“I will sing to the Lord, for he has triumphed gloriously; the horse and his rider he has thrown into the sea. The Lord is my strength and my song, and he has become my salvation; this is my God, and I will praise him, my father's God, and I will exalt him. The Lord is a man of war; the Lord is his name. Pharaoh's chariots and his host he cast into the sea, and his chosen officers were sunk in the Red Sea. The floods covered them; they went down into the depths like a stone. Your right hand, O Lord, glorious in power, your right hand, O Lord, shatters the enemy. In the greatness of your majesty you overthrow your adversaries; you send out your fury; it consumes them like stubble. At the blast of your nostrils the waters piled up; the floods stood up in a heap; the deeps congealed in the heart of the sea. The enemy said, ‘I will pursue, I will overtake, I will divide the spoil, my desire shall have its fill of them. I will draw my sword; my hand shall destroy them.’ You blew with your wind; the sea covered them; they sank like lead in the mighty waters. Who is like you, O Lord, among the gods? Who is like you, majestic in holiness, awesome in glorious deeds, doing wonders? You stretched out your right hand; the earth swallowed them. (Exodus 15:1-12, ESV)
Of course, since the Bible ascribes this poem to Moses, it's not exactly accurate to call it an adaptation. If anything, the Bible's historical narrative might be an adaptation of this earlier oral poem. Regardless, it's worth calling attention to the significant differences between these two biblical accounts that an overly literalistic person might call "inaccuracies":
The biblical narrative ascribes an important role to Moses. In the biblical poem, Moses is completely absent and God seems to act completely on his own.
The action in the biblical narrative is more complex than in the poem. First God opens the waters and the Israelites go through. Then the Egyptians follow them, but God throws them into confusion and the Egyptians begin to retreat. Then God tells Moses to bring the waters back down on the Egyptians.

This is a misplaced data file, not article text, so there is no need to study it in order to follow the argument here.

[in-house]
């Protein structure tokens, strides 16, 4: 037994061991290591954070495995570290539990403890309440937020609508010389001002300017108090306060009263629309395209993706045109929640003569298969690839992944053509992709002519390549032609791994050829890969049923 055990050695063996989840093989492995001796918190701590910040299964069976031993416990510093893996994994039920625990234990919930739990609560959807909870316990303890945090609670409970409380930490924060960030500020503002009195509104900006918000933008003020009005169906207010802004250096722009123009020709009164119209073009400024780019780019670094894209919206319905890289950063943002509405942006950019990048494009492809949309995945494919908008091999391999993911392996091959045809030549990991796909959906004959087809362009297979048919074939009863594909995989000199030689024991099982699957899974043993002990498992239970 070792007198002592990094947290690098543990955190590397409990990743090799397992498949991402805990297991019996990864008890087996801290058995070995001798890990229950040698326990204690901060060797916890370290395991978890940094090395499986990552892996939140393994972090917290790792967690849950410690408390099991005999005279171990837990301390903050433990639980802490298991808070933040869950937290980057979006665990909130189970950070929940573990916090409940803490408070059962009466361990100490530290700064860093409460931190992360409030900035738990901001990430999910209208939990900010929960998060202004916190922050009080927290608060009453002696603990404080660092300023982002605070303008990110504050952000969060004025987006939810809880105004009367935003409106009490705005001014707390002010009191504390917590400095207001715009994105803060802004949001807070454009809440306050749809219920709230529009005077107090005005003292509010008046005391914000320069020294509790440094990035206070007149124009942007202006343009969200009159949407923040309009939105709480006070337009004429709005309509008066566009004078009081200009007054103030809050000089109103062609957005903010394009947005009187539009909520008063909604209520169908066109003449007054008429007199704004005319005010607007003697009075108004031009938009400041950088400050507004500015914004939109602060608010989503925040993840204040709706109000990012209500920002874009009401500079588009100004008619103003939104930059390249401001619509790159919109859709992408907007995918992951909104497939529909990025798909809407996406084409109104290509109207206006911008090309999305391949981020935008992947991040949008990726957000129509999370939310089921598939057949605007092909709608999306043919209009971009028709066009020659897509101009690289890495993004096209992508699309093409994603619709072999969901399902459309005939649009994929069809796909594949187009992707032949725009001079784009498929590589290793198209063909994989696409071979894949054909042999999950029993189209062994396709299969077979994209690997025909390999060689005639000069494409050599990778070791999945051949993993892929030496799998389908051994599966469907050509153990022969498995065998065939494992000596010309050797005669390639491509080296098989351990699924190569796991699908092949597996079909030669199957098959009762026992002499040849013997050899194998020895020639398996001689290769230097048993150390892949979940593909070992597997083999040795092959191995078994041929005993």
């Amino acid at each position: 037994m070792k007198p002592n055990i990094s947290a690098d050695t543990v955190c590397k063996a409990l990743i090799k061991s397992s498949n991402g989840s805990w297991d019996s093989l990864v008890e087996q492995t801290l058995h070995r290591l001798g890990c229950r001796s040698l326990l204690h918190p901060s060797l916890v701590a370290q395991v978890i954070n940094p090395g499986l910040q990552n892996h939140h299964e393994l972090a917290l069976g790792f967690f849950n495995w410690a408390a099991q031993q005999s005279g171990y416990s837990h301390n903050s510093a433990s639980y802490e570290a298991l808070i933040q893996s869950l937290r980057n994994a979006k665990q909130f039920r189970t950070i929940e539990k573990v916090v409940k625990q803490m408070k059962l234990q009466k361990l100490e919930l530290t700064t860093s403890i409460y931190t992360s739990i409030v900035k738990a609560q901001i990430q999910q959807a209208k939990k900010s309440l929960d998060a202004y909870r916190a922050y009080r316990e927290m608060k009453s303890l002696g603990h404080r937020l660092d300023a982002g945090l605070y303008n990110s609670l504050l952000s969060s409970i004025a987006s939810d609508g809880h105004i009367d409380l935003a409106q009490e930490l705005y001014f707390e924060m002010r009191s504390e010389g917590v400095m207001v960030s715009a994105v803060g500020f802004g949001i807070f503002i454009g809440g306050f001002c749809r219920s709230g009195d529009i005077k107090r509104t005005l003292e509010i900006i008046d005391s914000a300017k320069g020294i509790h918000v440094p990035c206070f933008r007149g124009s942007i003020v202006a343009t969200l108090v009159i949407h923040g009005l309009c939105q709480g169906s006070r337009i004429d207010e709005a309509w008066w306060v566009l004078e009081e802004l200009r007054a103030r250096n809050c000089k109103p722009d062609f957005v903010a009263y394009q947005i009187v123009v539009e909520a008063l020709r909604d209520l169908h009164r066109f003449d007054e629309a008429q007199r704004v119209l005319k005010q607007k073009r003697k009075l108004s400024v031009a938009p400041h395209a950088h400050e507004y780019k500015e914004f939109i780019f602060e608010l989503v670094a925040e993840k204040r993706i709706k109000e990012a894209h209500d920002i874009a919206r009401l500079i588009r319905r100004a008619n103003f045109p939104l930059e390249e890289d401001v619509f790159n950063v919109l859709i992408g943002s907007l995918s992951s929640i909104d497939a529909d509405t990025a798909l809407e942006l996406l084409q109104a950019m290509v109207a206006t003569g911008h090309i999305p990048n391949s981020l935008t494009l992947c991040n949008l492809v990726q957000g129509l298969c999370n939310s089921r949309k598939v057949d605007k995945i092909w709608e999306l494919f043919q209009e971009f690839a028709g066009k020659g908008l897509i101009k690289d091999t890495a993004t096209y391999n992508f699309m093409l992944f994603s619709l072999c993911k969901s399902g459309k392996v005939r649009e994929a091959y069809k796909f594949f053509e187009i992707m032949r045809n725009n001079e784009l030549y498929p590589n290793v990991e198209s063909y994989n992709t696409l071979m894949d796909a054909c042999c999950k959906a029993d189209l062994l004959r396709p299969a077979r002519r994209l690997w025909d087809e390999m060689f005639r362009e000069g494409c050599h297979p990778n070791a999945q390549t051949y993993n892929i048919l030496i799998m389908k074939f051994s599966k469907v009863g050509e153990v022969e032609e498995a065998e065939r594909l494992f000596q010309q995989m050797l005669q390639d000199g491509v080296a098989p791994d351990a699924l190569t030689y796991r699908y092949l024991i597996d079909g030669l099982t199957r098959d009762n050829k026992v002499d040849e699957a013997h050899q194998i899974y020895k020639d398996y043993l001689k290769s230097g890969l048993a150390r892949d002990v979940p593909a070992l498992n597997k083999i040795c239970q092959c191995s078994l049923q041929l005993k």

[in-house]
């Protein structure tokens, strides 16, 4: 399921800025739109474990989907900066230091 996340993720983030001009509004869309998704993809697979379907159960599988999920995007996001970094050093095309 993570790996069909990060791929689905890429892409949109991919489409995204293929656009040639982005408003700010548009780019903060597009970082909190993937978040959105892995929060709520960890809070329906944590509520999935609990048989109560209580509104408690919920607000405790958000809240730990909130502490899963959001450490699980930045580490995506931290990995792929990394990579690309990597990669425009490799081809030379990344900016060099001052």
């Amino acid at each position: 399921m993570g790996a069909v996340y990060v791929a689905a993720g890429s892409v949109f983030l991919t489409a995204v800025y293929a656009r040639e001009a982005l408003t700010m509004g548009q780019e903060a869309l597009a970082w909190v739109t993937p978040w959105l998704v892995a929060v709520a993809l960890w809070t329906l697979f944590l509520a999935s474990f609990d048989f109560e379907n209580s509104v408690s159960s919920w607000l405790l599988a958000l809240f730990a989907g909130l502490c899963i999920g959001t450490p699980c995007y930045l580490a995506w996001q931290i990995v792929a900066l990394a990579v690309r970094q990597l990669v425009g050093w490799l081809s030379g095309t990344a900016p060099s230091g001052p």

In the biblical narrative, we're told that the parting of the sea takes an entire night. The biblical poem gives the impression that the sea piles up in a moment.
In the biblical narrative, the Egyptians are overtaken by the waters as the sea returned to its original course. In the biblical poem, God casts the Egyptians into the sea like a rock.
The biblical poem also has a detail that the biblical narrative omits: the Egyptians are swallowed by not just the sea but also the earth itself.
Now, let me be clear, I don't consider these apparent discrepancies between the biblical narrative and the biblical poem to be actual inaccuracies. The differences are a matter of genre. Historical narratives tell stories in a different way than poems. Historical narratives are more focused on the detailed and descriptive sequence of events and generally include a broader cast of characters. The poem, on the other hand, is a hymn praising God and so it makes sense that it focuses exclusively on God and his rival, the Egyptians and that it centers our attention on the most awe-inspiring moments of the story. Poems also tend to use metaphor and other figurative language and so we shouldn't be surprised to see the poem describe God casting the Egyptians into the waters like a stone or the earth swallowing them - these are elevated ways of describing what is more literally described in the narrative.
What we can see by comparing these two biblical accounts of the crossing of the Red Sea is that the Bible seems very comfortable with there being significant differences in how a story is told, especially when the story is being told in different genres with their own unique conventions and expectations. These differences don't amount to "unfaithfulness" or "inaccuracy." They are a literary license.